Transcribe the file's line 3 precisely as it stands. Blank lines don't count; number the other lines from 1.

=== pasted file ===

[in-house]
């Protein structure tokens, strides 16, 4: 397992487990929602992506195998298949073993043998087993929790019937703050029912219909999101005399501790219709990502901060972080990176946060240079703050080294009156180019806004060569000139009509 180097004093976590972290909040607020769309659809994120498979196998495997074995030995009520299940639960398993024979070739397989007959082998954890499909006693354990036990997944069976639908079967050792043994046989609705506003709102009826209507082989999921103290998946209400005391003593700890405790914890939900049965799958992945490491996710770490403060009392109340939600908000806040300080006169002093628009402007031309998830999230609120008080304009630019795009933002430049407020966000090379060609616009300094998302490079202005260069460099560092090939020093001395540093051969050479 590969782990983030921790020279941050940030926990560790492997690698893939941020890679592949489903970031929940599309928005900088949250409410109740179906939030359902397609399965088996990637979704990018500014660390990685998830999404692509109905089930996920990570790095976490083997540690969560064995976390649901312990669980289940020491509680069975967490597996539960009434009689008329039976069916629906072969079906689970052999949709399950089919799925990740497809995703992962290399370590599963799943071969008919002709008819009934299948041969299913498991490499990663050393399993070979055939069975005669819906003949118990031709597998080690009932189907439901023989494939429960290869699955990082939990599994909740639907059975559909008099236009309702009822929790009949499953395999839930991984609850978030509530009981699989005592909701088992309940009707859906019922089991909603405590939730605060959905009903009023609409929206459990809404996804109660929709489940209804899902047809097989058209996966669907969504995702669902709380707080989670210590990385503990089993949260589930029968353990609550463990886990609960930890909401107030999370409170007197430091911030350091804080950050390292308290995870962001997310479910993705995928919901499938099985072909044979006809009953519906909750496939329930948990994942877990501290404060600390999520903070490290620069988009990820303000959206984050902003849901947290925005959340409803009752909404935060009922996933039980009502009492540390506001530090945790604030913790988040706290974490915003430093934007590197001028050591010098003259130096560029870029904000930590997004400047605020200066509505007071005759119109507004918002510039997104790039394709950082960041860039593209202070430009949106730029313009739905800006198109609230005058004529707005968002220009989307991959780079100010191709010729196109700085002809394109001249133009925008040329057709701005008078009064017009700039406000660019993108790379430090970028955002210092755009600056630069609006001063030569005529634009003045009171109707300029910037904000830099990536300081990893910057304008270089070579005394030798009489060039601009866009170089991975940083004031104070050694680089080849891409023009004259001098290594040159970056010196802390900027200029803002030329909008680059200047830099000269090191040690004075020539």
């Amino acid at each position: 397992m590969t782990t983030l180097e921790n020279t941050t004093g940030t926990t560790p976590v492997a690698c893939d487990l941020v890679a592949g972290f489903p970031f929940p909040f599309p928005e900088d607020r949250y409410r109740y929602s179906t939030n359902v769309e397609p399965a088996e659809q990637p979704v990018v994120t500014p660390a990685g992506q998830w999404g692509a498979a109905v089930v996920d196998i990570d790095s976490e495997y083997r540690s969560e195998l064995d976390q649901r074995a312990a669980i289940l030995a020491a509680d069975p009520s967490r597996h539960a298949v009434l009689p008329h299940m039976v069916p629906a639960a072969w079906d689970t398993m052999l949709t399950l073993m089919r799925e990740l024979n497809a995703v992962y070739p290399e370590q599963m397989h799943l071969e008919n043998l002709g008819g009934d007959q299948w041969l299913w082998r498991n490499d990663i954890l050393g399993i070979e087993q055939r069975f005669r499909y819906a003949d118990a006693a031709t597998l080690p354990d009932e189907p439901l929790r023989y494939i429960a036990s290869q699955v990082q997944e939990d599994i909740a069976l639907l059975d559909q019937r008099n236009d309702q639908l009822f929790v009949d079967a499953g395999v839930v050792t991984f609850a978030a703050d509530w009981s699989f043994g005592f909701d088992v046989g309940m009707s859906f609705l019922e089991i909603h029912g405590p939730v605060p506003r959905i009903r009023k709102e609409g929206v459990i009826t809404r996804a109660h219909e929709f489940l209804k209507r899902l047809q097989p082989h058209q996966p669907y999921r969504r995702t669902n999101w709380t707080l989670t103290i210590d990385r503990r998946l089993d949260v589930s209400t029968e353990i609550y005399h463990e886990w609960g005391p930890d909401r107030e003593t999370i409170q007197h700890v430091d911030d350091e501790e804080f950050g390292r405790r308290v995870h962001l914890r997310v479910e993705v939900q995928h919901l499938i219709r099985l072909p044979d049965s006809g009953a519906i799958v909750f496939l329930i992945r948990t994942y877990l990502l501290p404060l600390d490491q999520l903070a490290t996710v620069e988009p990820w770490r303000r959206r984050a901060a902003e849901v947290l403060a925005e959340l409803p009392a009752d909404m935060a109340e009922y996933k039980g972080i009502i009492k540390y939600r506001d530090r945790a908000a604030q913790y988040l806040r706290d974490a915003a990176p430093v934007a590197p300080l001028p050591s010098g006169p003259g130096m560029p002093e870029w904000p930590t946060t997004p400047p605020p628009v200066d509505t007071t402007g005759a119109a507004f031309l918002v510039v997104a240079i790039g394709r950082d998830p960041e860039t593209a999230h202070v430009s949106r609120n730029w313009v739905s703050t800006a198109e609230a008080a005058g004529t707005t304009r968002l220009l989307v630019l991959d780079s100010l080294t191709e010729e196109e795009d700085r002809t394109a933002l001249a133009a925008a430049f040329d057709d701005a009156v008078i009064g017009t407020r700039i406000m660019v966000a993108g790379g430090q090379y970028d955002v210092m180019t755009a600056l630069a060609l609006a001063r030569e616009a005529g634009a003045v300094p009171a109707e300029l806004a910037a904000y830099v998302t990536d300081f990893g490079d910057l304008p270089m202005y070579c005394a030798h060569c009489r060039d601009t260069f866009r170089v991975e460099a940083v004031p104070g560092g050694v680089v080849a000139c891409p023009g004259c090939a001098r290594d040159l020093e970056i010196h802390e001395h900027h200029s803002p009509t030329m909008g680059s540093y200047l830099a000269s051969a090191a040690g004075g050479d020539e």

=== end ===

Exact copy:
């Amino acid at each position: 397992m590969t782990t983030l180097e921790n020279t941050t004093g940030t926990t560790p976590v492997a690698c893939d487990l941020v890679a592949g972290f489903p970031f929940p909040f599309p928005e900088d607020r949250y409410r109740y929602s179906t939030n359902v769309e397609p399965a088996e659809q990637p979704v990018v994120t500014p660390a990685g992506q998830w999404g692509a498979a109905v089930v996920d196998i990570d790095s976490e495997y083997r540690s969560e195998l064995d976390q649901r074995a312990a669980i289940l030995a020491a509680d069975p009520s967490r597996h539960a298949v009434l009689p008329h299940m039976v069916p629906a639960a072969w079906d689970t398993m052999l949709t399950l073993m089919r799925e990740l024979n497809a995703v992962y070739p290399e370590q599963m397989h799943l071969e008919n043998l002709g008819g009934d007959q299948w041969l299913w082998r498991n490499d990663i954890l050393g399993i070979e087993q055939r069975f005669r499909y819906a003949d118990a006693a031709t597998l080690p354990d009932e189907p439901l929790r023989y494939i429960a036990s290869q699955v990082q997944e939990d599994i909740a069976l639907l059975d559909q019937r008099n236009d309702q639908l009822f929790v009949d079967a499953g395999v839930v050792t991984f609850a978030a703050d509530w009981s699989f043994g005592f909701d088992v046989g309940m009707s859906f609705l019922e089991i909603h029912g405590p939730v605060p506003r959905i009903r009023k709102e609409g929206v459990i009826t809404r996804a109660h219909e929709f489940l209804k209507r899902l047809q097989p082989h058209q996966p669907y999921r969504r995702t669902n999101w709380t707080l989670t103290i210590d990385r503990r998946l089993d949260v589930s209400t029968e353990i609550y005399h463990e886990w609960g005391p930890d909401r107030e003593t999370i409170q007197h700890v430091d911030d350091e501790e804080f950050g390292r405790r308290v995870h962001l914890r997310v479910e993705v939900q995928h919901l499938i219709r099985l072909p044979d049965s006809g009953a519906i799958v909750f496939l329930i992945r948990t994942y877990l990502l501290p404060l600390d490491q999520l903070a490290t996710v620069e988009p990820w770490r303000r959206r984050a901060a902003e849901v947290l403060a925005e959340l409803p009392a009752d909404m935060a109340e009922y996933k039980g972080i009502i009492k540390y939600r506001d530090r945790a908000a604030q913790y988040l806040r706290d974490a915003a990176p430093v934007a590197p300080l001028p050591s010098g006169p003259g130096m560029p002093e870029w904000p930590t946060t997004p400047p605020p628009v200066d509505t007071t402007g005759a119109a507004f031309l918002v510039v997104a240079i790039g394709r950082d998830p960041e860039t593209a999230h202070v430009s949106r609120n730029w313009v739905s703050t800006a198109e609230a008080a005058g004529t707005t304009r968002l220009l989307v630019l991959d780079s100010l080294t191709e010729e196109e795009d700085r002809t394109a933002l001249a133009a925008a430049f040329d057709d701005a009156v008078i009064g017009t407020r700039i406000m660019v966000a993108g790379g430090q090379y970028d955002v210092m180019t755009a600056l630069a060609l609006a001063r030569e616009a005529g634009a003045v300094p009171a109707e300029l806004a910037a904000y830099v998302t990536d300081f990893g490079d910057l304008p270089m202005y070579c005394a030798h060569c009489r060039d601009t260069f866009r170089v991975e460099a940083v004031p104070g560092g050694v680089v080849a000139c891409p023009g004259c090939a001098r290594d040159l020093e970056i010196h802390e001395h900027h200029s803002p009509t030329m909008g680059s540093y200047l830099a000269s051969a090191a040690g004075g050479d020539e």